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Microsoft in your community

Restoring watershed corridors in southeastern Wisconsin

In the coming year, two critical southeastern Wisconsin watershed corridors will again become a welcoming habitat for coastal Lake Michigan’s imperiled native species—and accessible natural space for the public. Root-Pike Watershed Initiative Network (WIN) and Microsoft are joining forces to restore prairie and wetland habitats in Racine County: Cliffside Park along the shores of Lake Michigan and Lamparek Creek in Mount Pleasant, Wisconsin.

Enhancing native flora and open wetlands at Cliffside Park

In September 2023 the Root-Pike WIN team kicked off wetland restoration at Cliffside Park. This 40-acre park is listed as “Highly Critical” in the Wind Point Watershed Restoration Plan approved by the US EPA and Wisconsin Department of Natural Resources. Root-Pike WIN’s effort to develop this and other critical projects in the Root-Pike watersheds is being funded by Microsoft. The restoration approach will recreate open-water refuge and enhance native flora to encourage migratory bird stopovers, boost pollinator foraging, and reduce sheet runoff to the eroding Lake Michigan Bluffs. Funding for the design and construction of the wetland improvements is being provided by the U.S. Fish and Wildlife Service through the Great Lakes Restoration Initiative.

Aerial view of a wetland with a large body of water in the distance
Once used to grow hops for Milwaukee breweries, fallow farmland will be restored back to open wetlands for waterfowl, amphibians, and pollinators at Cliffside Park. (Photo courtesy of Racine County)

Recovering lost prairie and stream buffers along Lamparek Creek

Root-Pike WIN and Microsoft have also partnered to restore the critical habitat in the Lamparek Creek watershed in Mount Pleasant, Wisconsin. Launched in June 2023, this project will restore 100 acres of prairie and forest, and 1.5 miles of severely degraded stream buffers, to a native, resilient condition. The restoration team will also re-meander the creek to encourage a healthier aquatic habitat, reduce erosive flood events, and improve water quality as recommended in the EPA/DNR-approved Pike River Watershed Restoration Plan.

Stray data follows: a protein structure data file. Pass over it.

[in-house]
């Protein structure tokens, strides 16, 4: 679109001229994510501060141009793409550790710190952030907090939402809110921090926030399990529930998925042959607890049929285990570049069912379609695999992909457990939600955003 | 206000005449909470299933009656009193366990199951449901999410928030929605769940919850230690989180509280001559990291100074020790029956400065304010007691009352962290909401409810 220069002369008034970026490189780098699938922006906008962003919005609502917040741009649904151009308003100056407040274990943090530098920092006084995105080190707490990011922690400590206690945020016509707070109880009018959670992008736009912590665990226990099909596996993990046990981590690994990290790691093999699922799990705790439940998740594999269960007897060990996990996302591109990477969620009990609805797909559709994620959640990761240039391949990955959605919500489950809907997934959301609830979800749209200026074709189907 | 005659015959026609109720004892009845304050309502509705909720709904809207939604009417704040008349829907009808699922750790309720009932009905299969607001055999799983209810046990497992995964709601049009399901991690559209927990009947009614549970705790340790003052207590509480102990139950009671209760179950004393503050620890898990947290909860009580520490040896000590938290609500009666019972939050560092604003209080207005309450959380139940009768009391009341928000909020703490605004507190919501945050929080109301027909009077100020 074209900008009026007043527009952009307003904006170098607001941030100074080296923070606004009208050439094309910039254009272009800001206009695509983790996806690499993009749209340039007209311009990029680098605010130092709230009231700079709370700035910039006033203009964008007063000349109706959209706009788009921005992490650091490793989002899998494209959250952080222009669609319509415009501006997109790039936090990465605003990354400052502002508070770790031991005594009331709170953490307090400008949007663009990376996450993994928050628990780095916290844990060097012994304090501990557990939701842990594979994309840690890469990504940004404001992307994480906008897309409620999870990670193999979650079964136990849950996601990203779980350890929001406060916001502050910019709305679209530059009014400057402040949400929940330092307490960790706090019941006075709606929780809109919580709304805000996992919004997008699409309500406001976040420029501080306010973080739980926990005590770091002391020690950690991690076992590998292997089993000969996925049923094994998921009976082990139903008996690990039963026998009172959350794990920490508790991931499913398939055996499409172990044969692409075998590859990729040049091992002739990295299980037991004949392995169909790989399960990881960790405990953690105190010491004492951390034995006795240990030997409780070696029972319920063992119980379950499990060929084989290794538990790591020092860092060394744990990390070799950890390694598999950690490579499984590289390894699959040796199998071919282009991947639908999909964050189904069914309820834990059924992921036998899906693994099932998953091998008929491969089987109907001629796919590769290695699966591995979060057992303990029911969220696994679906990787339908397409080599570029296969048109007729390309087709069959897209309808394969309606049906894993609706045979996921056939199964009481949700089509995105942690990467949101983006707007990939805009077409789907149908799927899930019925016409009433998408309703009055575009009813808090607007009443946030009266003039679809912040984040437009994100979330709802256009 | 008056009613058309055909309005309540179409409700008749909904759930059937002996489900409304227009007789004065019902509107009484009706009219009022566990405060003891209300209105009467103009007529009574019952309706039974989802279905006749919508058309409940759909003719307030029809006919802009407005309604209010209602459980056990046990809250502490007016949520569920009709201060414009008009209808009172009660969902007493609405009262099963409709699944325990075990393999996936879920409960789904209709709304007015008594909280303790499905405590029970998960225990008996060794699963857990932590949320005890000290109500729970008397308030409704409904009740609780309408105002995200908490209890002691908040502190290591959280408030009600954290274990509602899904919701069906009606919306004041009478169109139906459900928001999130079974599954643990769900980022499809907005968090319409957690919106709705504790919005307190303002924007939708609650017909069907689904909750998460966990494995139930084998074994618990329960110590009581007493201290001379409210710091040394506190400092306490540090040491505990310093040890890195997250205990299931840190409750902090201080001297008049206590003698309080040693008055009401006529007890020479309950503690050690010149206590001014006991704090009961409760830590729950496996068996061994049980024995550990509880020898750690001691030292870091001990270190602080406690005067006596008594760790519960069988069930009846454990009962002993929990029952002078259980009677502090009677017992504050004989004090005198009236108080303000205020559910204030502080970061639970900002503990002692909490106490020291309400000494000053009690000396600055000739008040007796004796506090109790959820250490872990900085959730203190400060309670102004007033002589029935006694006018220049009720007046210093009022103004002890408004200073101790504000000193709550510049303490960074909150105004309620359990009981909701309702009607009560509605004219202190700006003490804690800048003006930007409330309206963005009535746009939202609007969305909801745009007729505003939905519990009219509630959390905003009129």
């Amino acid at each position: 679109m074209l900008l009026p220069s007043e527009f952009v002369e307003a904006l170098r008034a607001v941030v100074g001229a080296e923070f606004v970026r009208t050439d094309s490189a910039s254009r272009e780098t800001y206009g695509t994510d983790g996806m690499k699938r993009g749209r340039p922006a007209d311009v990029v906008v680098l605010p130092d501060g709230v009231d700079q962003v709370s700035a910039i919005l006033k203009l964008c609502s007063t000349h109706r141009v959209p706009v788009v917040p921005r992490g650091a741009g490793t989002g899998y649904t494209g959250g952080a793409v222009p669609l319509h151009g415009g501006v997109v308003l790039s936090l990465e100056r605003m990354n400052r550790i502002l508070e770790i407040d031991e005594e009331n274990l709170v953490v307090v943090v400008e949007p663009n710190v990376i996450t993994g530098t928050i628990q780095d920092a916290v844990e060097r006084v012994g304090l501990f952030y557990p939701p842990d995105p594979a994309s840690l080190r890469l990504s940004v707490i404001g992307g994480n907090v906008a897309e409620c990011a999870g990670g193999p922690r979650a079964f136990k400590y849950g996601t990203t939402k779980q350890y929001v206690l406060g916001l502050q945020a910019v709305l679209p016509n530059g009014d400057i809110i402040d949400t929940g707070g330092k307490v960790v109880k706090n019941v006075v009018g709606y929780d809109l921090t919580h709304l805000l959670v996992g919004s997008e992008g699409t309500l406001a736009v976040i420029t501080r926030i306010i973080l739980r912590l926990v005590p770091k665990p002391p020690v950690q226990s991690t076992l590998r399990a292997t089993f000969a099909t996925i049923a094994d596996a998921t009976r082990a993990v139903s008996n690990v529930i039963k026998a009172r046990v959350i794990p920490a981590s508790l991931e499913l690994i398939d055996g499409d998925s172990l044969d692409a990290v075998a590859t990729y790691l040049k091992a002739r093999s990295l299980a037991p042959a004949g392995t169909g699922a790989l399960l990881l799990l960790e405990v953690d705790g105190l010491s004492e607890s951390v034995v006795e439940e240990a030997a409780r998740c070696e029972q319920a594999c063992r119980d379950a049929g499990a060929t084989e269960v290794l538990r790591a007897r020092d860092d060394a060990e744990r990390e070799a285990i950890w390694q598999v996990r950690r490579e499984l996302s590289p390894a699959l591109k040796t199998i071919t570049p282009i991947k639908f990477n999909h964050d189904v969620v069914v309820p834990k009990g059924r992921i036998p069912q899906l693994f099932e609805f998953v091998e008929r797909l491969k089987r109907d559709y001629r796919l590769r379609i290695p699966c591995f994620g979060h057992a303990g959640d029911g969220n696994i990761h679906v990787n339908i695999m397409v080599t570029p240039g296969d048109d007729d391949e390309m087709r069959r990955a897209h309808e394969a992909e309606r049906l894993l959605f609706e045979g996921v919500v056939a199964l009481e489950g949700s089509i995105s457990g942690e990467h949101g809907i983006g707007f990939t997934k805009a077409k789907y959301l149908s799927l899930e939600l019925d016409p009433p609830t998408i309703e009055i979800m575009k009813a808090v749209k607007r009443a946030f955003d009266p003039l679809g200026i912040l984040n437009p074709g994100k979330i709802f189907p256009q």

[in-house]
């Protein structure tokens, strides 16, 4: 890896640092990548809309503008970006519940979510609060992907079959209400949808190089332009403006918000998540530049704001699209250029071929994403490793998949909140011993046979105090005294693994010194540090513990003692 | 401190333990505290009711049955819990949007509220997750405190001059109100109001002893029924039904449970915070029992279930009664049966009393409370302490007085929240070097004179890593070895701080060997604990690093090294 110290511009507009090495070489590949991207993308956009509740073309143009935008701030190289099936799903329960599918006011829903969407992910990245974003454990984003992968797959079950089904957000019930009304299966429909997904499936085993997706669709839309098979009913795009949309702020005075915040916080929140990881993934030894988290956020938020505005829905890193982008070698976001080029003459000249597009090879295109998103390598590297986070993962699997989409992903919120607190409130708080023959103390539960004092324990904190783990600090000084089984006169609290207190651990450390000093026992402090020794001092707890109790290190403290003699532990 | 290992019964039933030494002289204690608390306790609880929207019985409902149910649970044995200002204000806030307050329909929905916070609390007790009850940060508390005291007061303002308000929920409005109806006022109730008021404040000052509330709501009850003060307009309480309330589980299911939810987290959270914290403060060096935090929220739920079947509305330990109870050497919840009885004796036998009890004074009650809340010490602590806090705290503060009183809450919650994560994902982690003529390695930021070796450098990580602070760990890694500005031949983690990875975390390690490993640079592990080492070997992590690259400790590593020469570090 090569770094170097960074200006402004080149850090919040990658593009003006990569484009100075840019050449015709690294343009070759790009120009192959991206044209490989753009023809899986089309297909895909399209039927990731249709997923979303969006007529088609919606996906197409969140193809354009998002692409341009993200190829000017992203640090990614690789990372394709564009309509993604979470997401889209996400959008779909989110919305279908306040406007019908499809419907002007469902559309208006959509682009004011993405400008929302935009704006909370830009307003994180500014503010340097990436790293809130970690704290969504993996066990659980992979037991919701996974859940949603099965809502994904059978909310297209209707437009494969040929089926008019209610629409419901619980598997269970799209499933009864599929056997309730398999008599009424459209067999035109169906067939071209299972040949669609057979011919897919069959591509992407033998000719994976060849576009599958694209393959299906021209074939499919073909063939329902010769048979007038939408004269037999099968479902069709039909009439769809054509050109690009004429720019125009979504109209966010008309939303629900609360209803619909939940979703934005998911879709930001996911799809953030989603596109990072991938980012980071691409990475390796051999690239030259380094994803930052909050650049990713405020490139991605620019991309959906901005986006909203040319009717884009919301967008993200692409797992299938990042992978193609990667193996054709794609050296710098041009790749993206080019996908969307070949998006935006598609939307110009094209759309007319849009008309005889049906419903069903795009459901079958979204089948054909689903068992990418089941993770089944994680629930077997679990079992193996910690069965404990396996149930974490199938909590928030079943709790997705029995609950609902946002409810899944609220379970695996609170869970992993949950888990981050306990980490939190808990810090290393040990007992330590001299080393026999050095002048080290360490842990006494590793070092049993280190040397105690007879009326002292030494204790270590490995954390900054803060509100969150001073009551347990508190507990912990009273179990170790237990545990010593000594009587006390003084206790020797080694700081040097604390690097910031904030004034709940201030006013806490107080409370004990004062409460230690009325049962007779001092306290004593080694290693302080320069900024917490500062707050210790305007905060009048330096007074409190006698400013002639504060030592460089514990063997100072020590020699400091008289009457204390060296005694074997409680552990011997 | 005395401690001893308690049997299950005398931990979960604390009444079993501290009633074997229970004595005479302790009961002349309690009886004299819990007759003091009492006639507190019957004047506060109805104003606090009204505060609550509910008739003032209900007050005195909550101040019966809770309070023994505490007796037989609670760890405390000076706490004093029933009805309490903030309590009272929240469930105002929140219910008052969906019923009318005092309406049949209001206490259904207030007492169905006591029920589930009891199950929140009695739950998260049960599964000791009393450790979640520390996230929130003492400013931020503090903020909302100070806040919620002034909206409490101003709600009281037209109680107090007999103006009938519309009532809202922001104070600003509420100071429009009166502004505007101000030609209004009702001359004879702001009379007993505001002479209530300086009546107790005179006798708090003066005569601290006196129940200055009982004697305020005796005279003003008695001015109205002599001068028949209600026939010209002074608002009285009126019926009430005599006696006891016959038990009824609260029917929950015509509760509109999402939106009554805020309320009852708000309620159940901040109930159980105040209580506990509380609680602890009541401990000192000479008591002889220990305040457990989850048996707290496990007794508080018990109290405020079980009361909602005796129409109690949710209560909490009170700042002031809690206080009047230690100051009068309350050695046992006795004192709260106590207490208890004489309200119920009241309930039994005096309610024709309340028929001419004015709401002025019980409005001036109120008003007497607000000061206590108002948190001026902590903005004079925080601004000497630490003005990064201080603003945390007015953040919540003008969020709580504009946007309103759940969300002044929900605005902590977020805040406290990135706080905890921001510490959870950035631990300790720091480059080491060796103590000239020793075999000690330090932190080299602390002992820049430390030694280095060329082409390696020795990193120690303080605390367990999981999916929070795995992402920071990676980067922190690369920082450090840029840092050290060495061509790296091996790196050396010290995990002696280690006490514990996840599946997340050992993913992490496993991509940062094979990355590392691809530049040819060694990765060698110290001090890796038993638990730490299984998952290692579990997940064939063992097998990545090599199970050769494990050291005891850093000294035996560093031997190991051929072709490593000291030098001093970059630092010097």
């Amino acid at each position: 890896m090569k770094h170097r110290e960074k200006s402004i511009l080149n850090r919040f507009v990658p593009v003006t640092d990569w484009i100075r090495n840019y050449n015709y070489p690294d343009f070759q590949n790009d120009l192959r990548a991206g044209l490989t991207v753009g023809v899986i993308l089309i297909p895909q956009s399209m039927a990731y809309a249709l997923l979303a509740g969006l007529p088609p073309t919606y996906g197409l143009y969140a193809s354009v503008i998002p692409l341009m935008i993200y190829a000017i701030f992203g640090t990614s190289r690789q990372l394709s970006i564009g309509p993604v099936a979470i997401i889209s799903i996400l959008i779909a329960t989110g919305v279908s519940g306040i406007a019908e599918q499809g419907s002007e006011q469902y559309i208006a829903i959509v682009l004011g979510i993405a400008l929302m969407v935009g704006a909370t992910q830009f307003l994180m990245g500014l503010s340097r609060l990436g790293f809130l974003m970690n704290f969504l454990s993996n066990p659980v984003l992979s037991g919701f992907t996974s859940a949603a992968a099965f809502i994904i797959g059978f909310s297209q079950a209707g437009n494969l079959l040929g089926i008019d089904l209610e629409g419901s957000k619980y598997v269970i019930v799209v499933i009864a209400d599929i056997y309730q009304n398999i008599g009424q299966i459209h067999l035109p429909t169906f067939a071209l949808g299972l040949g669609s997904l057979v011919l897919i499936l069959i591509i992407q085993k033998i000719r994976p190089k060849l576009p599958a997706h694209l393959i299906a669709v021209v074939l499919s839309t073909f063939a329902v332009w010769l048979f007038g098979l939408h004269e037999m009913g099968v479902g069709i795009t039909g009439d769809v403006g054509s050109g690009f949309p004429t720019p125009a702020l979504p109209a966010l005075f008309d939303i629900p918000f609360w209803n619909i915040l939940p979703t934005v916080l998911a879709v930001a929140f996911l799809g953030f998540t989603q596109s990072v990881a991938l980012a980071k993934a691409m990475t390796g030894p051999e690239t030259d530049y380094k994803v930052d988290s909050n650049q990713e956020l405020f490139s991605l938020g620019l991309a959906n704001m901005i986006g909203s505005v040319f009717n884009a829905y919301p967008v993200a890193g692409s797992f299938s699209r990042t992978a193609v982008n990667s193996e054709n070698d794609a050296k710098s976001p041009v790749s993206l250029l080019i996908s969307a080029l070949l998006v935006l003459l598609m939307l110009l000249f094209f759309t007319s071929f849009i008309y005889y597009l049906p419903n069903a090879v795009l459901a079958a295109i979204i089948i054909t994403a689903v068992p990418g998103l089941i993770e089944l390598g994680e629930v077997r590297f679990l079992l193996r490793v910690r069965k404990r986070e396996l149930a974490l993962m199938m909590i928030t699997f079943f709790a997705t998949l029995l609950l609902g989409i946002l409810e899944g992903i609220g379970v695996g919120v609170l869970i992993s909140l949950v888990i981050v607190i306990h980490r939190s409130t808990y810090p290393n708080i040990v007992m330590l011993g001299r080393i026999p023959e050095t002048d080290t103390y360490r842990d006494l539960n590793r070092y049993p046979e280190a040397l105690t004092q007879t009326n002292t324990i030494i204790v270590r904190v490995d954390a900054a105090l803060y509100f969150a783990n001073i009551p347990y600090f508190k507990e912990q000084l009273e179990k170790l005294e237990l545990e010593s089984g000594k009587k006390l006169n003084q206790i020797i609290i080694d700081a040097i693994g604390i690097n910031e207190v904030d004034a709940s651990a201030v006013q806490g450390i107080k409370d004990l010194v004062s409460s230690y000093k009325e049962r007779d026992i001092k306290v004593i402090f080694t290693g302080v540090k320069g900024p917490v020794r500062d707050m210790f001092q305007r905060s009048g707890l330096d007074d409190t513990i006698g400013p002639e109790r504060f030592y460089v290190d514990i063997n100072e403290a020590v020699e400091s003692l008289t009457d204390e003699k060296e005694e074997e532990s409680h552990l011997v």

Supporting the ecosystem and the community

These watershed projects benefit the ecosystems and all those who live in and around them. The Lamparek Creek riparian zone, for example, has the potential to provide a rich habitat for diverse wildlife, and a sense of place for the Village of Mount Pleasant. When complete, the improved stream will buffer and wetland areas will filter runoff pollutants, and reduce stormwater volume and velocity, actions which are critical to improving the health of the impaired Pike River watershed.

Community is at the center of these wetland restoration projects. The Lamparek Creek project will transform a degraded agricultural ditch into a publicly accessible environmental corridor. “Restoring Lamparek Creek and implementing the Pike River Restoration Plan are important goals for the community, and we are thankful for Microsoft’s support of this work,” observes Dave Giordano, Executive Director of Root-Pike WIN. Cliffside Park will similarly become more accessible to the public with improved trail conditions and a wildlife viewing stand.

A healthier ecosystem carries benefits for all. As US Senator Tammy Baldwin noted at Cliffside Park’s groundbreaking ceremony: “I am delighted that the Wisconsin Southeastern Community will have such a wetland to enjoy at Cliffside Park, supporting habitat for migrating birds and other wildlife riches of our ecosystem and providing natural spaces that we can all enjoy.”

January 2024 project update from the team at Root-Pike WIN

“In late December, aerial drone footage taken by Racine County (featured below) revealed the movement of sediment and nutrients from Lamparek Creek into the north branch of the Pike River. Sediment and nutrients promote algae growth and reduce sunlight, causing toxic aquatic conditions that make for one dirty ditch! According to the EPA-approved Pike River 9-key element plan, restoration goals for the Pike River Watershed include nutrient load reductions per year of roughly 60k lbs for nitrogen, 26k lbs for phosphorus, and 20k lbs for suspended solids, the sediment seen in the video. With the support of Microsoft, Root-Pike WIN is working to restore this area that once complete, is modeled to reduce nitrogen by ~ 7k lbs, phosphorus by ~1.5k lbs, and sediment by ~1k lbs, bringing the Pike River watershed one step closer to its overall restoration goals. Don’t take your eyes off this project! 2024 will be a landmark for the Lamparek as collaborative forces work together to turn this once-dirty ditch into a clean creek.”

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